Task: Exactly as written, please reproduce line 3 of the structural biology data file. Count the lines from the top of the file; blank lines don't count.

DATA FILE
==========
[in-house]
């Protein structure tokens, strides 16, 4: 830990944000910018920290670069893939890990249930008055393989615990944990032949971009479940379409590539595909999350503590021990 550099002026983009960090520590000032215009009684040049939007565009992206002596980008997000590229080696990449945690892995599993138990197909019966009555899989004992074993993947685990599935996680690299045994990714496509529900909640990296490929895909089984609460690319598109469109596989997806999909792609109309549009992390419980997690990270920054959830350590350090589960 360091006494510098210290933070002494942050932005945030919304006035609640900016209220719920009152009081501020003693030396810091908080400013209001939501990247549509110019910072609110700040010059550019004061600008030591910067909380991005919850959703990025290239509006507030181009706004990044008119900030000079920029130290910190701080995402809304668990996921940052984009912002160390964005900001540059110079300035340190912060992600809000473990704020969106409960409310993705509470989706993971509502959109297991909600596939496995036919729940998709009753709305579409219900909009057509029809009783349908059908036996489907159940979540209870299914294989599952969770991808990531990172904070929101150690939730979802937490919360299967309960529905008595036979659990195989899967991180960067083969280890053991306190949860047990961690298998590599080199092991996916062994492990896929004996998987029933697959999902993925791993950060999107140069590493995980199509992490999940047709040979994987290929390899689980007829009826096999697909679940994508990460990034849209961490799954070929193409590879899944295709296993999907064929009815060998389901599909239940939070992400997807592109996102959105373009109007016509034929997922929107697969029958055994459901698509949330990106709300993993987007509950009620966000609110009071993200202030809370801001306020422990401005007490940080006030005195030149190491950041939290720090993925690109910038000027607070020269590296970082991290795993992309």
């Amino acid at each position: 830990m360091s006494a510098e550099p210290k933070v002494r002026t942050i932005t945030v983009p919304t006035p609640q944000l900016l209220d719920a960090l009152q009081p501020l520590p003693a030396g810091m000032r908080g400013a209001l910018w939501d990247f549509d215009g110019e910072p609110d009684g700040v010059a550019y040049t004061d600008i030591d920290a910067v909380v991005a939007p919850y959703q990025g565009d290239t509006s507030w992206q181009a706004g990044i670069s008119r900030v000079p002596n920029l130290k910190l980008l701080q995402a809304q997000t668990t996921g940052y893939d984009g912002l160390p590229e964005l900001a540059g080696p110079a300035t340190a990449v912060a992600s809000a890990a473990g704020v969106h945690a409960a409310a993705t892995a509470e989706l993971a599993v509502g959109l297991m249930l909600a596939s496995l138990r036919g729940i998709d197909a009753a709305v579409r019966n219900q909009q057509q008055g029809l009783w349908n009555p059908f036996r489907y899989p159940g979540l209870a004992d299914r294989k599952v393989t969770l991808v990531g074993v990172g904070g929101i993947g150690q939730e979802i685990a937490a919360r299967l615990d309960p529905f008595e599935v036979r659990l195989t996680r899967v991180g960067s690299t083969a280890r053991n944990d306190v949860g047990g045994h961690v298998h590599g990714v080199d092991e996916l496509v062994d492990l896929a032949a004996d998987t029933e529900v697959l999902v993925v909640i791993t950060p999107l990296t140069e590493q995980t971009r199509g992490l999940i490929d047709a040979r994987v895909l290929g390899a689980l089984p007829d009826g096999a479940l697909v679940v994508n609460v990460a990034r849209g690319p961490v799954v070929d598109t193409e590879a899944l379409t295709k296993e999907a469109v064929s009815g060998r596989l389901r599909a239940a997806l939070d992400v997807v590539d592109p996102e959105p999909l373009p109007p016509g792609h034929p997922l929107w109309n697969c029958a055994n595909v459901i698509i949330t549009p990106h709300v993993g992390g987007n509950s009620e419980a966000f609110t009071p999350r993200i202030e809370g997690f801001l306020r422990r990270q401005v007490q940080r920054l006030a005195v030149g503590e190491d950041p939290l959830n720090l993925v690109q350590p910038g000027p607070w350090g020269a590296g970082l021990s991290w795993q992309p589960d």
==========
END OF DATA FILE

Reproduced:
């Amino acid at each position: 830990m360091s006494a510098e550099p210290k933070v002494r002026t942050i932005t945030v983009p919304t006035p609640q944000l900016l209220d719920a960090l009152q009081p501020l520590p003693a030396g810091m000032r908080g400013a209001l910018w939501d990247f549509d215009g110019e910072p609110d009684g700040v010059a550019y040049t004061d600008i030591d920290a910067v909380v991005a939007p919850y959703q990025g565009d290239t509006s507030w992206q181009a706004g990044i670069s008119r900030v000079p002596n920029l130290k910190l980008l701080q995402a809304q997000t668990t996921g940052y893939d984009g912002l160390p590229e964005l900001a540059g080696p110079a300035t340190a990449v912060a992600s809000a890990a473990g704020v969106h945690a409960a409310a993705t892995a509470e989706l993971a599993v509502g959109l297991m249930l909600a596939s496995l138990r036919g729940i998709d197909a009753a709305v579409r019966n219900q909009q057509q008055g029809l009783w349908n009555p059908f036996r489907y899989p159940g979540l209870a004992d299914r294989k599952v393989t969770l991808v990531g074993v990172g904070g929101i993947g150690q939730e979802i685990a937490a919360r299967l615990d309960p529905f008595e599935v036979r659990l195989t996680r899967v991180g960067s690299t083969a280890r053991n944990d306190v949860g047990g045994h961690v298998h590599g990714v080199d092991e996916l496509v062994d492990l896929a032949a004996d998987t029933e529900v697959l999902v993925v909640i791993t950060p999107l990296t140069e590493q995980t971009r199509g992490l999940i490929d047709a040979r994987v895909l290929g390899a689980l089984p007829d009826g096999a479940l697909v679940v994508n609460v990460a990034r849209g690319p961490v799954v070929d598109t193409e590879a899944l379409t295709k296993e999907a469109v064929s009815g060998r596989l389901r599909a239940a997806l939070d992400v997807v590539d592109p996102e959105p999909l373009p109007p016509g792609h034929p997922l929107w109309n697969c029958a055994n595909v459901i698509i949330t549009p990106h709300v993993g992390g987007n509950s009620e419980a966000f609110t009071p999350r993200i202030e809370g997690f801001l306020r422990r990270q401005v007490q940080r920054l006030a005195v030149g503590e190491d950041p939290l959830n720090l993925v690109q350590p910038g000027p607070w350090g020269a590296g970082l021990s991290w795993q992309p589960d």